escarole-soup

Escarole and Egg Soup with Pesto and Crispy Pancetta

Soup: comfort in a bowl. In the winter, we eat soup at least once a day. Most of the time, we crave vegetable soups, full of chunky bits of goodness, with something to thicken the broth up: it can be a crushed potato, beans, or a roux. The soup below, thickened with beaten eggs, is a play on the spinach soup my husband grew up eating at home: his father Attilio cooked down spinach in broth until silky soft, then stirred in plenty of Parmigiano and beaten eggs just before serving. Here we use escarole instead of spinach, top it with crispy Pancetta for texture and meaty depth, add a squeeze of lemon juice to the eggs to lighten the flavor, and stir in pesto at the very end to brighten things up. Serve this soup with bread and salad, and you have a memorable meal fit for a chilly day indoors.

Serves 2
For the pesto:

  • 1/2 cup packed basil leaves (about 1/2 large bunch)
  • 1 garlic clove
  • 1 ounce (1/4 cup) freshly grated Parmigiano-Reggiano
  • 1/4 teaspoon sea salt
  • 1 tablespoon extra-virgin olive oil

For the soup:

  • 1 ounce Pancetta, defatted and cut into 1/4-inch dice
  • 1 teaspoon extra-virgin olive oil
  • 1/2 medium yellow onion, minced
  • 2 garlic cloves, minced
  • water as needed
  • 1 head escarole (about 1 pound), washed thoroughly and chopped
  • 2 cups chicken broth
  • 1 teaspoon sea salt
  • 1/4 teaspoon freshly ground black pepper
  • 2 large eggs
  • 1 teaspoon lemon juice

Make the pesto: Place all the ingredients in a food processor and process to a fine paste; there may be some little basil strands here and there, because there is very little oil in this pesto, but that is fine. The purpose of this pesto is to lend flavor to the soup, not to make the soup creamy in texture, so a semi-chunky texture is fine. Remove to a bowl and lay plastic wrap directly on top of the pesto to prevent darkening. This can be done up to 2 hours before serving. Hold at room temperature until needed.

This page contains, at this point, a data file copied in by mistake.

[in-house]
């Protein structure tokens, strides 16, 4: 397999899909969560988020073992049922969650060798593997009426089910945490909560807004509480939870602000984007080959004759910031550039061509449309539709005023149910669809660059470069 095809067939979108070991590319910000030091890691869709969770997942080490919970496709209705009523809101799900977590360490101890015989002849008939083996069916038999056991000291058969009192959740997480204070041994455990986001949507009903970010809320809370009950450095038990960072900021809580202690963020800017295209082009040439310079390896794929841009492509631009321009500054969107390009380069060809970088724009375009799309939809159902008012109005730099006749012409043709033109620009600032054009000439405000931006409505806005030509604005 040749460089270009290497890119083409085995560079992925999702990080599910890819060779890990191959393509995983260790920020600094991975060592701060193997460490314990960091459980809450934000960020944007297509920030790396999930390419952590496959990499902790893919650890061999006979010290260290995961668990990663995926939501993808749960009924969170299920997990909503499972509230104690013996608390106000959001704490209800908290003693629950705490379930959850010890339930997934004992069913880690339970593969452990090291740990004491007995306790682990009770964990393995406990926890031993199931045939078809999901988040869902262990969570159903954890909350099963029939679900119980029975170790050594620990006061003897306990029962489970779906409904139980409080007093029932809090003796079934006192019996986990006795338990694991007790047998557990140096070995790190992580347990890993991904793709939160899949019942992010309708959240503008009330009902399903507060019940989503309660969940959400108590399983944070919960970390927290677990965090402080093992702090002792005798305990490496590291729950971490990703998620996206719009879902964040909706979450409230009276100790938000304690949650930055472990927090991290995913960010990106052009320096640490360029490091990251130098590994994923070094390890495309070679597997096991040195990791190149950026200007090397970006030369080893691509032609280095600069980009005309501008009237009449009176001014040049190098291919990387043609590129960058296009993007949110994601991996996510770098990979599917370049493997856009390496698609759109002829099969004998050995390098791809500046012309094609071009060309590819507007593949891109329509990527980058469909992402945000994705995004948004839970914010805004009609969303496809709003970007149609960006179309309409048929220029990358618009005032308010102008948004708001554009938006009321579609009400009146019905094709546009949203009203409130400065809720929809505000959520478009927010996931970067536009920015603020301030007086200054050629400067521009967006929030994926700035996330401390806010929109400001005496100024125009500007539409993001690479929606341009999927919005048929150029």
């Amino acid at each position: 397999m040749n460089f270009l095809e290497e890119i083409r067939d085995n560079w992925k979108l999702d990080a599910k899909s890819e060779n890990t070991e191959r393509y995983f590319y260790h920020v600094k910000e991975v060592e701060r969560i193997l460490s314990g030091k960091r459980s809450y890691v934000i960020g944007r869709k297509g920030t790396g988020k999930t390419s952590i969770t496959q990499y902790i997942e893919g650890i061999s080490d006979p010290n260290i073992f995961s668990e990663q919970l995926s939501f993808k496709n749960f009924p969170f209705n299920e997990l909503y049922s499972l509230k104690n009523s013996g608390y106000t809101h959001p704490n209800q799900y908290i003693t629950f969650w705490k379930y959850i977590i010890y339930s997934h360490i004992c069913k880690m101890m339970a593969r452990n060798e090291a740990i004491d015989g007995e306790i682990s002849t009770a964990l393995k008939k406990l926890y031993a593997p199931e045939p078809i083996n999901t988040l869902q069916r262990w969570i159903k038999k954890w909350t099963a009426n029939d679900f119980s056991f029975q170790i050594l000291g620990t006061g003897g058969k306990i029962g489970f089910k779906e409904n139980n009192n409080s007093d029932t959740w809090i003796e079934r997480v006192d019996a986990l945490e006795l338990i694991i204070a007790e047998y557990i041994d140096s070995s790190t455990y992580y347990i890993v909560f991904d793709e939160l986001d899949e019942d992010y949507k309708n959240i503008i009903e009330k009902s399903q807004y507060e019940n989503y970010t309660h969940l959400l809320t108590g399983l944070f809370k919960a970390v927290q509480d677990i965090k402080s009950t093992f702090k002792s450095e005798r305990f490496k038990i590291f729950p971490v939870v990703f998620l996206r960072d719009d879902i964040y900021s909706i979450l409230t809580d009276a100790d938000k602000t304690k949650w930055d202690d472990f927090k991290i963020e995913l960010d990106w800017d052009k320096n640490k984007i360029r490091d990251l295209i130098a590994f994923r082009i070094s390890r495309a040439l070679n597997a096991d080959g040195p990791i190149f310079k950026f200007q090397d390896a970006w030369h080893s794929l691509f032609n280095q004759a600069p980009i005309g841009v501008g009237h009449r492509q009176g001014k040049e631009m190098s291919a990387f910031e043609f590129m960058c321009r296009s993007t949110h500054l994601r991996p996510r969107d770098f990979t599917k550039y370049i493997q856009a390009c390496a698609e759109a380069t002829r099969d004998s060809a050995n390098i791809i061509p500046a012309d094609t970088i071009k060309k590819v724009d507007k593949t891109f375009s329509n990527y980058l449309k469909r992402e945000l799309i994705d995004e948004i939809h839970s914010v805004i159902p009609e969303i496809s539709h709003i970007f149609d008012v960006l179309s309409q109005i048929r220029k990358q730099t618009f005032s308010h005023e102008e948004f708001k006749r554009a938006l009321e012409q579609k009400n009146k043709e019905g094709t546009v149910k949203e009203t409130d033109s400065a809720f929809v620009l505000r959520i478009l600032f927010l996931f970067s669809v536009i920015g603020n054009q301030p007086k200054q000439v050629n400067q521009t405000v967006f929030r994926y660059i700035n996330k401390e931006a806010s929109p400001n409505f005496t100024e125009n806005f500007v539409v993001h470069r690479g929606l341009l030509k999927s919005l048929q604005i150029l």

Make the soup: Place the Pancetta in a 2-quart pot. Set over medium heat and cook until the Pancetta is crispy and lightly golden, about 3 minutes; remove with a slotted spoon to a bowl.

Place the olive oil, onion, and garlic in the same pot in which you cooked the Pancetta. Set over medium heat and cover. Cook for 5 minutes, stirring often and adding a bit of water if needed to prevent scorching, until the onion becomes translucent. Add the escarole and cover the pot with a tight-fitting lid. Cook, stirring often, until wilted and collapsed, about 8 minutes. Add the broth, season with 3/4 teaspoon of the salt and 1/8 teaspoon of the pepper, and bring to a boil. Lower the heat to medium-low and cook, covered, for 15 minutes, or until the escarole is silky and the soup smells rich and deep. The soup can be made up to this point 2 hours before serving and held at room temperature. Reheat when needed to the boiling point.

When you are ready to serve, beat the eggs with the lemon juice, the remaining 1/4 teaspoon of salt, and the remaining 1/8 teaspoon of pepper. Return the soup to a boil. Pour in the eggs and let sit, undisturbed, until the eggs set, about 1 to 2 minutes. Stir gently once or twice, being careful to leave the eggs in large fluffy clouds, swirl in the pesto, and adjust the seasoning as needed. Serve hot, topped with the crispy Pancetta.

escarole-soup